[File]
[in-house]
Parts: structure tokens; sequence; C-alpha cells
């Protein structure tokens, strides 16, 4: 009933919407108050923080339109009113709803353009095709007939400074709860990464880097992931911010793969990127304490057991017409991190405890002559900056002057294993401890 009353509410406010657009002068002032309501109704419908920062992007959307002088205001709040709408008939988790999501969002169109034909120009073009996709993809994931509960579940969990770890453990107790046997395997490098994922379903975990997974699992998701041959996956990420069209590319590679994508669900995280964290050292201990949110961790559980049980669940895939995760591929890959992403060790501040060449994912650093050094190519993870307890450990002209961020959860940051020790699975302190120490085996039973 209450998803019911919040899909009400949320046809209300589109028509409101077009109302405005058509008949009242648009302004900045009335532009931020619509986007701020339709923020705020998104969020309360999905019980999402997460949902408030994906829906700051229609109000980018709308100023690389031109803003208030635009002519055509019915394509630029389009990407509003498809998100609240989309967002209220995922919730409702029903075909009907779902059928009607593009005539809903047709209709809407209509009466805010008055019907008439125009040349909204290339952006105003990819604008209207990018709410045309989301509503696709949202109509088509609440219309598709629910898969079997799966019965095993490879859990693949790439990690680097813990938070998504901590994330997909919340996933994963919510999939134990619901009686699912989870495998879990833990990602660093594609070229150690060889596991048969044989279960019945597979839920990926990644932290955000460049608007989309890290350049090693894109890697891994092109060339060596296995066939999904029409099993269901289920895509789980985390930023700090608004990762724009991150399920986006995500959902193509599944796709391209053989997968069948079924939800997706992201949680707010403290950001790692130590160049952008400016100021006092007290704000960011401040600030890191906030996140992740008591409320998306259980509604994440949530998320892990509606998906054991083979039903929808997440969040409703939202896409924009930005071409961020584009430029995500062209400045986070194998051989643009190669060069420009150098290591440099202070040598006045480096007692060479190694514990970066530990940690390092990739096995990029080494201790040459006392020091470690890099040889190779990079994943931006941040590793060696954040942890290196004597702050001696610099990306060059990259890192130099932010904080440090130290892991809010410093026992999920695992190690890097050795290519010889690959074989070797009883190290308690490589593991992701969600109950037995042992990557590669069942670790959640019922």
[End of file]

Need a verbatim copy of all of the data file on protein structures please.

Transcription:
[in-house]
Parts: structure tokens; sequence; C-alpha cells
């Protein structure tokens, strides 16, 4: 009933919407108050923080339109009113709803353009095709007939400074709860990464880097992931911010793969990127304490057991017409991190405890002559900056002057294993401890 009353509410406010657009002068002032309501109704419908920062992007959307002088205001709040709408008939988790999501969002169109034909120009073009996709993809994931509960579940969990770890453990107790046997395997490098994922379903975990997974699992998701041959996956990420069209590319590679994508669900995280964290050292201990949110961790559980049980669940895939995760591929890959992403060790501040060449994912650093050094190519993870307890450990002209961020959860940051020790699975302190120490085996039973 209450998803019911919040899909009400949320046809209300589109028509409101077009109302405005058509008949009242648009302004900045009335532009931020619509986007701020339709923020705020998104969020309360999905019980999402997460949902408030994906829906700051229609109000980018709308100023690389031109803003208030635009002519055509019915394509630029389009990407509003498809998100609240989309967002209220995922919730409702029903075909009907779902059928009607593009005539809903047709209709809407209509009466805010008055019907008439125009040349909204290339952006105003990819604008209207990018709410045309989301509503696709949202109509088509609440219309598709629910898969079997799966019965095993490879859990693949790439990690680097813990938070998504901590994330997909919340996933994963919510999939134990619901009686699912989870495998879990833990990602660093594609070229150690060889596991048969044989279960019945597979839920990926990644932290955000460049608007989309890290350049090693894109890697891994092109060339060596296995066939999904029409099993269901289920895509789980985390930023700090608004990762724009991150399920986006995500959902193509599944796709391209053989997968069948079924939800997706992201949680707010403290950001790692130590160049952008400016100021006092007290704000960011401040600030890191906030996140992740008591409320998306259980509604994440949530998320892990509606998906054991083979039903929808997440969040409703939202896409924009930005071409961020584009430029995500062209400045986070194998051989643009190669060069420009150098290591440099202070040598006045480096007692060479190694514990970066530990940690390092990739096995990029080494201790040459006392020091470690890099040889190779990079994943931006941040590793060696954040942890290196004597702050001696610099990306060059990259890192130099932010904080440090130290892991809010410093026992999920695992190690890097050795290519010889690959074989070797009883190290308690490589593991992701969600109950037995042992990557590669069942670790959640019922």